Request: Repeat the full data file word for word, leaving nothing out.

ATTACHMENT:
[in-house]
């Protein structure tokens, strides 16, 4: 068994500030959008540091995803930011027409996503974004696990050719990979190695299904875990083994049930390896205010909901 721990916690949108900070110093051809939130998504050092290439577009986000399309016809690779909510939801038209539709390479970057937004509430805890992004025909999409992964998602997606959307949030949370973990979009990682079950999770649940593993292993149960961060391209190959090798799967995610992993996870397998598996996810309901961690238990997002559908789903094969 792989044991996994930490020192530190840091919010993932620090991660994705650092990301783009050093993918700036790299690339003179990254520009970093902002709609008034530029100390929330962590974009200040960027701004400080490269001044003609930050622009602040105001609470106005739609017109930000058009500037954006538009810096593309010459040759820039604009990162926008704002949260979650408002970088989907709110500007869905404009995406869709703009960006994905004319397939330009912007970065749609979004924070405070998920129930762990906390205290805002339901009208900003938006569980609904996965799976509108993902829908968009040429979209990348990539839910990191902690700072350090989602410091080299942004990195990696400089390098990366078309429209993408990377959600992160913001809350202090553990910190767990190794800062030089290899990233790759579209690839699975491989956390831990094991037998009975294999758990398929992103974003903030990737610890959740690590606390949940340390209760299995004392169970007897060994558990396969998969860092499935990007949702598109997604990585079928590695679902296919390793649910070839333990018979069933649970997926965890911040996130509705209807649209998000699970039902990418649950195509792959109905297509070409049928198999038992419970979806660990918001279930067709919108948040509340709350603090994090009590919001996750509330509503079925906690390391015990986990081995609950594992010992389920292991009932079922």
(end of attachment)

[in-house]
């Protein structure tokens, strides 16, 4: 068994500030959008540091995803930011027409996503974004696990050719990979190695299904875990083994049930390896205010909901 721990916690949108900070110093051809939130998504050092290439577009986000399309016809690779909510939801038209539709390479970057937004509430805890992004025909999409992964998602997606959307949030949370973990979009990682079950999770649940593993292993149960961060391209190959090798799967995610992993996870397998598996996810309901961690238990997002559908789903094969 792989044991996994930490020192530190840091919010993932620090991660994705650092990301783009050093993918700036790299690339003179990254520009970093902002709609008034530029100390929330962590974009200040960027701004400080490269001044003609930050622009602040105001609470106005739609017109930000058009500037954006538009810096593309010459040759820039604009990162926008704002949260979650408002970088989907709110500007869905404009995406869709703009960006994905004319397939330009912007970065749609979004924070405070998920129930762990906390205290805002339901009208900003938006569980609904996965799976509108993902829908968009040429979209990348990539839910990191902690700072350090989602410091080299942004990195990696400089390098990366078309429209993408990377959600992160913001809350202090553990910190767990190794800062030089290899990233790759579209690839699975491989956390831990094991037998009975294999758990398929992103974003903030990737610890959740690590606390949940340390209760299995004392169970007897060994558990396969998969860092499935990007949702598109997604990585079928590695679902296919390793649910070839333990018979069933649970997926965890911040996130509705209807649209998000699970039902990418649950195509792959109905297509070409049928198999038992419970979806660990918001279930067709919108948040509340709350603090994090009590919001996750509330509503079925906690390391015990986990081995609950594992010992389920292991009932079922």